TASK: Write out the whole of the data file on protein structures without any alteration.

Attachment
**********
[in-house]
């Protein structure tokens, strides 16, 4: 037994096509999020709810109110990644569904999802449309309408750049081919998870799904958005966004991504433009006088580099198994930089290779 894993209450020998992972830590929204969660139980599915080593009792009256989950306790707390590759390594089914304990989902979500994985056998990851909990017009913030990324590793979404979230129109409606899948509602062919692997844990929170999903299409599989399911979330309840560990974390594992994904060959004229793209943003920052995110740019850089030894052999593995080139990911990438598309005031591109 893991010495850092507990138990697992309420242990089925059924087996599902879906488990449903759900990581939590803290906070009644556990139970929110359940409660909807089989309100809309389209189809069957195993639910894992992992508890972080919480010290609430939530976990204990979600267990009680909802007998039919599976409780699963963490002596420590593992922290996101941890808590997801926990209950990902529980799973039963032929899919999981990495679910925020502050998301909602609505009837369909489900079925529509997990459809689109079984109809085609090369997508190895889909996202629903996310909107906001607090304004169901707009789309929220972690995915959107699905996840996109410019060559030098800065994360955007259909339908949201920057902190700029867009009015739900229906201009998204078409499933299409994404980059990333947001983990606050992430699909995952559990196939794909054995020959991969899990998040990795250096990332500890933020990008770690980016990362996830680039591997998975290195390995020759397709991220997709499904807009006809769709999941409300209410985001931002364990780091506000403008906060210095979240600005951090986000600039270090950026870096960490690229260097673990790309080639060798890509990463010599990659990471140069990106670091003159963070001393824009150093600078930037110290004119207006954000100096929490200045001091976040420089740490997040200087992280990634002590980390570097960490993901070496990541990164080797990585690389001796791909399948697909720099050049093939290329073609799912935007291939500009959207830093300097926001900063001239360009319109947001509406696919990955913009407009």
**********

[in-house]
């Protein structure tokens, strides 16, 4: 037994096509999020709810109110990644569904999802449309309408750049081919998870799904958005966004991504433009006088580099198994930089290779 894993209450020998992972830590929204969660139980599915080593009792009256989950306790707390590759390594089914304990989902979500994985056998990851909990017009913030990324590793979404979230129109409606899948509602062919692997844990929170999903299409599989399911979330309840560990974390594992994904060959004229793209943003920052995110740019850089030894052999593995080139990911990438598309005031591109 893991010495850092507990138990697992309420242990089925059924087996599902879906488990449903759900990581939590803290906070009644556990139970929110359940409660909807089989309100809309389209189809069957195993639910894992992992508890972080919480010290609430939530976990204990979600267990009680909802007998039919599976409780699963963490002596420590593992922290996101941890808590997801926990209950990902529980799973039963032929899919999981990495679910925020502050998301909602609505009837369909489900079925529509997990459809689109079984109809085609090369997508190895889909996202629903996310909107906001607090304004169901707009789309929220972690995915959107699905996840996109410019060559030098800065994360955007259909339908949201920057902190700029867009009015739900229906201009998204078409499933299409994404980059990333947001983990606050992430699909995952559990196939794909054995020959991969899990998040990795250096990332500890933020990008770690980016990362996830680039591997998975290195390995020759397709991220997709499904807009006809769709999941409300209410985001931002364990780091506000403008906060210095979240600005951090986000600039270090950026870096960490690229260097673990790309080639060798890509990463010599990659990471140069990106670091003159963070001393824009150093600078930037110290004119207006954000100096929490200045001091976040420089740490997040200087992280990634002590980390570097960490993901070496990541990164080797990585690389001796791909399948697909720099050049093939290329073609799912935007291939500009959207830093300097926001900063001239360009319109947001509406696919990955913009407009």